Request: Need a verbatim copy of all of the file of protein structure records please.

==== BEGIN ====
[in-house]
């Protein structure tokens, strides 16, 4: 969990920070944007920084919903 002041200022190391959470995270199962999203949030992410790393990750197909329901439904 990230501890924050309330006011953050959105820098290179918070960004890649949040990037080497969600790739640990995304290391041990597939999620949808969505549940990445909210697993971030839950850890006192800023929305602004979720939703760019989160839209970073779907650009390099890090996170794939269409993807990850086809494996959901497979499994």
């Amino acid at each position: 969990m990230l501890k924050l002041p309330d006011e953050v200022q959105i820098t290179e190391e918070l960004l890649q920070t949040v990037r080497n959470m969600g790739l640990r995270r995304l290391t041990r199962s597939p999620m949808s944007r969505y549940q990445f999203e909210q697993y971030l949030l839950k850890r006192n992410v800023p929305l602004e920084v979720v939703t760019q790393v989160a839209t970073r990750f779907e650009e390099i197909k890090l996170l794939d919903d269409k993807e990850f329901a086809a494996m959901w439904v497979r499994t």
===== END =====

[in-house]
């Protein structure tokens, strides 16, 4: 969990920070944007920084919903 002041200022190391959470995270199962999203949030992410790393990750197909329901439904 990230501890924050309330006011953050959105820098290179918070960004890649949040990037080497969600790739640990995304290391041990597939999620949808969505549940990445909210697993971030839950850890006192800023929305602004979720939703760019989160839209970073779907650009390099890090996170794939269409993807990850086809494996959901497979499994």
């Amino acid at each position: 969990m990230l501890k924050l002041p309330d006011e953050v200022q959105i820098t290179e190391e918070l960004l890649q920070t949040v990037r080497n959470m969600g790739l640990r995270r995304l290391t041990r199962s597939p999620m949808s944007r969505y549940q990445f999203e909210q697993y971030l949030l839950k850890r006192n992410v800023p929305l602004e920084v979720v939703t760019q790393v989160a839209t970073r990750f779907e650009e390099i197909k890090l996170l794939d919903d269409k993807e990850f329901a086809a494996m959901w439904v497979r499994t």